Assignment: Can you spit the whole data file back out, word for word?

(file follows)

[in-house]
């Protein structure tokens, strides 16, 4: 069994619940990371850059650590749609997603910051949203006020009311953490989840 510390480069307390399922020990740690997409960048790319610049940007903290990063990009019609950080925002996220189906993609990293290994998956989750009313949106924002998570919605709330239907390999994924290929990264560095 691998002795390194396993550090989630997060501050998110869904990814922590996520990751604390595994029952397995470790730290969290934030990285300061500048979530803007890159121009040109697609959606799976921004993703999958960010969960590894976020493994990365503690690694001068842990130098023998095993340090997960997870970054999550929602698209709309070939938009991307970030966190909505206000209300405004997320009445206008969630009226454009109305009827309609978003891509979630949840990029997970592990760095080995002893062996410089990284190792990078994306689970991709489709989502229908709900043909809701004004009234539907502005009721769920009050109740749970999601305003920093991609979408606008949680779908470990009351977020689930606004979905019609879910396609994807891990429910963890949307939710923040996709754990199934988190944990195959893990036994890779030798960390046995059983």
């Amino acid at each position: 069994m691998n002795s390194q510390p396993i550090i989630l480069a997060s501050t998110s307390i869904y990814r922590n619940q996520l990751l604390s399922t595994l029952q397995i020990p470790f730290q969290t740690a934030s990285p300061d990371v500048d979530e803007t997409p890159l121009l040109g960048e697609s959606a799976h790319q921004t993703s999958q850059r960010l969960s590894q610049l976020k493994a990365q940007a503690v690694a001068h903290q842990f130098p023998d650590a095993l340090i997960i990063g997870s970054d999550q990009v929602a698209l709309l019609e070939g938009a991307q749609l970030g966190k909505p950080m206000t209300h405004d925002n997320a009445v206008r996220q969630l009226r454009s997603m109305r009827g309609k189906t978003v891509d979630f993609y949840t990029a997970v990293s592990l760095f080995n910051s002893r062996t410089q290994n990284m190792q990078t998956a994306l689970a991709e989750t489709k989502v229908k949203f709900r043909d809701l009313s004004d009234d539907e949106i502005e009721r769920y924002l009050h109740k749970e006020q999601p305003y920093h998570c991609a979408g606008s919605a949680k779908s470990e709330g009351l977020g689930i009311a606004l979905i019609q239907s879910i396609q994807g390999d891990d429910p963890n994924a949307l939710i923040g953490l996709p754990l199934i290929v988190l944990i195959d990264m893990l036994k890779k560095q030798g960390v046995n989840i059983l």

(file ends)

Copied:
[in-house]
């Protein structure tokens, strides 16, 4: 069994619940990371850059650590749609997603910051949203006020009311953490989840 510390480069307390399922020990740690997409960048790319610049940007903290990063990009019609950080925002996220189906993609990293290994998956989750009313949106924002998570919605709330239907390999994924290929990264560095 691998002795390194396993550090989630997060501050998110869904990814922590996520990751604390595994029952397995470790730290969290934030990285300061500048979530803007890159121009040109697609959606799976921004993703999958960010969960590894976020493994990365503690690694001068842990130098023998095993340090997960997870970054999550929602698209709309070939938009991307970030966190909505206000209300405004997320009445206008969630009226454009109305009827309609978003891509979630949840990029997970592990760095080995002893062996410089990284190792990078994306689970991709489709989502229908709900043909809701004004009234539907502005009721769920009050109740749970999601305003920093991609979408606008949680779908470990009351977020689930606004979905019609879910396609994807891990429910963890949307939710923040996709754990199934988190944990195959893990036994890779030798960390046995059983």
């Amino acid at each position: 069994m691998n002795s390194q510390p396993i550090i989630l480069a997060s501050t998110s307390i869904y990814r922590n619940q996520l990751l604390s399922t595994l029952q397995i020990p470790f730290q969290t740690a934030s990285p300061d990371v500048d979530e803007t997409p890159l121009l040109g960048e697609s959606a799976h790319q921004t993703s999958q850059r960010l969960s590894q610049l976020k493994a990365q940007a503690v690694a001068h903290q842990f130098p023998d650590a095993l340090i997960i990063g997870s970054d999550q990009v929602a698209l709309l019609e070939g938009a991307q749609l970030g966190k909505p950080m206000t209300h405004d925002n997320a009445v206008r996220q969630l009226r454009s997603m109305r009827g309609k189906t978003v891509d979630f993609y949840t990029a997970v990293s592990l760095f080995n910051s002893r062996t410089q290994n990284m190792q990078t998956a994306l689970a991709e989750t489709k989502v229908k949203f709900r043909d809701l009313s004004d009234d539907e949106i502005e009721r769920y924002l009050h109740k749970e006020q999601p305003y920093h998570c991609a979408g606008s919605a949680k779908s470990e709330g009351l977020g689930i009311a606004l979905i019609q239907s879910i396609q994807g390999d891990d429910p963890n994924a949307l939710i923040g953490l996709p754990l199934i290929v988190l944990i195959d990264m893990l036994k890779k560095q030798g960390v046995n989840i059983l």